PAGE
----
A 14-year-old New Jersey high school student took her own life just days after video was posted online of a group of girls attacking her. Her father believes that longtime bullying was the primary factor in her suicide.
Adriana Kuch, who attended Central Regional High School in Berkeley Township, was found dead at home two days after being assaulted on Feb. 1, police said.
The alarming video saw several students attacking the teen and hitting her with a water bottle while she walked with her boyfriend in the school hallway, local outlet Patch reported.
In the 20-second clip, a person is heard yelling: “That’s what you get, you stupid a— b—!” The attackers are seen punching, kicking, and pulling the girl’s hair while others laugh and record the assault, according to ABC 7.
“They think it’s fun to attack people and take videos and post them,” Adriana’s devastated dad, Michael Kuch, told the station. “Getting hit with a water bottle didn’t hurt Adriana, what hurt her was the embarrassment and humiliation, they just kept coming at her.”
“My daughter actually blacks out and they don’t call an ambulance, they take her to the nurse’s office,” Kuch told ABC 7, adding Adriana had “never been in a fight before, she’s 98 pounds, 5-2 and she loves everybody.”
A report on the incident:
News 12 New Jersey reported that three girls have been charged with third-degree felony assault, while a fourth was charged with disorderly conduct.
The school district’s Superintendent Triantafillos Parlapanides told the news outlet police were not called after the attack, citing school policy.
“I don’t believe a police report was done. We normally just suspend. If a parent wants to press charges, they can with the police,” he said, adding, “We’re not going to double-whammy a kid where they are suspended and then police charges as well.”
Kuch, meanwhile, was stunned and outraged by the school’s response, telling NBC New York: “A kid is assaulted with a weapon and their policy is not to call the police or file a report.”
Kuch later posted images of the assault on Facebook.
“These 4 girls planned and executed an attack. If you watch the videos I have, they are laughing while talking about what they are going to do,” he wrote, adding he “had to take my daughter covered in blood to the local police station.”
“If the school contacted the police and filed a report and conducted an investigation, these videos could have been discovered immediately,” he wrote. “I want the entire world to know what these animals did to my daughter. I will not sleep until their family has to watch them stand in front of a judge and plead guilty.”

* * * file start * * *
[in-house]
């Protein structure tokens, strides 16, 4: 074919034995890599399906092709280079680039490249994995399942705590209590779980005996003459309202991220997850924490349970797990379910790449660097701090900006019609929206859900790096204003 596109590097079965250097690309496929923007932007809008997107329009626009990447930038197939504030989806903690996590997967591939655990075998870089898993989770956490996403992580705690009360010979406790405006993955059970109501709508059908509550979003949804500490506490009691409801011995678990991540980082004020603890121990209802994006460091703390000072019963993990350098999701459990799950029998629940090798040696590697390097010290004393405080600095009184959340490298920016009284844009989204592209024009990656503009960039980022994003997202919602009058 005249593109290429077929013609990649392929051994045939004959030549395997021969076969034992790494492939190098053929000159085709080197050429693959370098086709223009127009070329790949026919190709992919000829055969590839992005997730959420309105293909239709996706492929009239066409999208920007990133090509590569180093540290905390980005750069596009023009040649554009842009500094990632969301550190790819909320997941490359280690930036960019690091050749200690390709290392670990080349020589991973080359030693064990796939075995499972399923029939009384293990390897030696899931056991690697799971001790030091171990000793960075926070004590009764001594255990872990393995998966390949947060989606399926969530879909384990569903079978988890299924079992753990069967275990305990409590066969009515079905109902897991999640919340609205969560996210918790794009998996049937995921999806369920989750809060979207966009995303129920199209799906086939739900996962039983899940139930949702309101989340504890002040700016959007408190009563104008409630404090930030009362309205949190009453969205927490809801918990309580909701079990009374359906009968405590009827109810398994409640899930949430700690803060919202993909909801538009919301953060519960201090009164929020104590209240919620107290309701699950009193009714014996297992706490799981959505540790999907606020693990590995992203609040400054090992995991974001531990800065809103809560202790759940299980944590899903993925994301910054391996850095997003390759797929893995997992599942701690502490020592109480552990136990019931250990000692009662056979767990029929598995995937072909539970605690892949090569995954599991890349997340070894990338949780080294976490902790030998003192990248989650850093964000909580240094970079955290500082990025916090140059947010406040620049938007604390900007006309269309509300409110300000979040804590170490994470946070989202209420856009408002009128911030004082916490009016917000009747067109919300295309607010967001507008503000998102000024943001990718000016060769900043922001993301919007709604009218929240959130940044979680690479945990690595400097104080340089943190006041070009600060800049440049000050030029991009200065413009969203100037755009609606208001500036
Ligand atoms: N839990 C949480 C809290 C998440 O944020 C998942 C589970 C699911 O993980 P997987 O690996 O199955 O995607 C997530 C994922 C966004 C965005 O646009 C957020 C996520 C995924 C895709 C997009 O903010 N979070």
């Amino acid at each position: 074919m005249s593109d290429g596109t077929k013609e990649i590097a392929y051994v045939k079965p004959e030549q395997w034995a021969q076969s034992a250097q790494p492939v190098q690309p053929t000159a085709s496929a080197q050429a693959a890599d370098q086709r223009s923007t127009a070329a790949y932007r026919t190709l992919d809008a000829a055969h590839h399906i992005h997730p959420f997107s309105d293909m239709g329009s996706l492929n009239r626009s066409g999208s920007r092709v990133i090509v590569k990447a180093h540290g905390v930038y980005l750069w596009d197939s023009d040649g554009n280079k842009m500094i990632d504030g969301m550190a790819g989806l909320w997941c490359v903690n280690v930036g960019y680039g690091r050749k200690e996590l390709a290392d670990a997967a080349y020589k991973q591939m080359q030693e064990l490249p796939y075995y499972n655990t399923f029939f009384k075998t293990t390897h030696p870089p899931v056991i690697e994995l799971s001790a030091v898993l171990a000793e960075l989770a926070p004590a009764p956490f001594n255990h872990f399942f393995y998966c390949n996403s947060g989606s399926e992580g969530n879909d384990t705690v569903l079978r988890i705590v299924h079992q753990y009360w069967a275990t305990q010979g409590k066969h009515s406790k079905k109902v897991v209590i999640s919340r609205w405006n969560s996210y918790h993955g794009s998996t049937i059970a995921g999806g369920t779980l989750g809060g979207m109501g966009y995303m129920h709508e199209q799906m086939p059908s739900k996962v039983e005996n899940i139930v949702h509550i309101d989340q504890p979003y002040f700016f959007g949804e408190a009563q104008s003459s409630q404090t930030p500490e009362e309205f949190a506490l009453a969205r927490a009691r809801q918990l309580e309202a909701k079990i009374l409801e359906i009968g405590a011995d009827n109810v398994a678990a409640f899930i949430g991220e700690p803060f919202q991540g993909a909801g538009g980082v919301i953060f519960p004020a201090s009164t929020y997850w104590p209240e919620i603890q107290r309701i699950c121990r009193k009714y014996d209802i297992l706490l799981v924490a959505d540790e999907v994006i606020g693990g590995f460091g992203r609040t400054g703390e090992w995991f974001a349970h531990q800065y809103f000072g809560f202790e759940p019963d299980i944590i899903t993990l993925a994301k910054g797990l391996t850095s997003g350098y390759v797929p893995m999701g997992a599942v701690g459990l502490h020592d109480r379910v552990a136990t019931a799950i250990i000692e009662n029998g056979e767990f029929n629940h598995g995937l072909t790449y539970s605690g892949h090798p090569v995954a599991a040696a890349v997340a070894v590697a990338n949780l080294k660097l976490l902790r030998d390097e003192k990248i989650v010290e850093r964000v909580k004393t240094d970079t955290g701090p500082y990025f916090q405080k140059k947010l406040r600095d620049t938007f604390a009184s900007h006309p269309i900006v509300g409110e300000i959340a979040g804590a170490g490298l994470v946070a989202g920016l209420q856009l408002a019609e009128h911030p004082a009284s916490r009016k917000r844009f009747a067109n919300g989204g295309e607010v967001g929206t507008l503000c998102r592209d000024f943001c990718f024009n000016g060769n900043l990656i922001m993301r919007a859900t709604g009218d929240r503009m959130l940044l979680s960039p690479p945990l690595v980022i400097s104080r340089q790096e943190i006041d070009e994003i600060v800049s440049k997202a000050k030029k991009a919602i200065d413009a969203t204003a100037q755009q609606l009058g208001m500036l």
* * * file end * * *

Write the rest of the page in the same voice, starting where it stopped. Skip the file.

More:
Kuch also demanded accountability from the Ocean County school district, due to the harassment and bullying that his daughter reportedly suffered for a long time.
On Wednesday, more than 200 students at Central Regional High walked out of class in protest of the incident and demanded action over what they called a pattern of bullying which the district ignores, ABC 7 reported.
“Adriana took her own life because nobody at the school was able to help or care or step in,” sophomore Roman Valez told the station. “I would actually like to teach the people who bully what they’re actually doing and how it affects.”
The district mentioned Adriana’s death in a note on its website, saying that crisis counselors were available for students, but they claim they were not made aware of that.
“Nobody was supposed to know Adriana killed herself,” student Lance Jones told the outlet, adding that word spread about the tragedy.
Students and parents in the district also claim that Adriana wasn’t the first victim of bullying. Last April, a student was attacked in the school cafeteria, suffering an injury that left her unable to fight back, her mom previously told Patch.
Other students shared similar accounts, claiming that they or people they knew had been bullied but that the district had done nothing in response.
The district posted a letter on its website saying that “we fully understand that students, staff and the community are hurting for the loss of such a young lady with a bright future.” It said a moment of silence was held outside before the students’ rally.
“To ensure the health, safety and well-being for all students, there will not be any rallies in the future without prior administration approval otherwise action will be taken in accordance with policy,” it said, adding: “It is time to start the healing process and we want to send our thoughts and prayers to the family.”
Parlapanides defended the school’s response to the bullying:
“If a situation warrants it we’ll call (police), but in this case the students were suspended immediately,” he said. “We address every incident of bullying, but some of it is on the internet and we aren’t privy to that. We’re not the internet police but we don’t put our head in the sand.”
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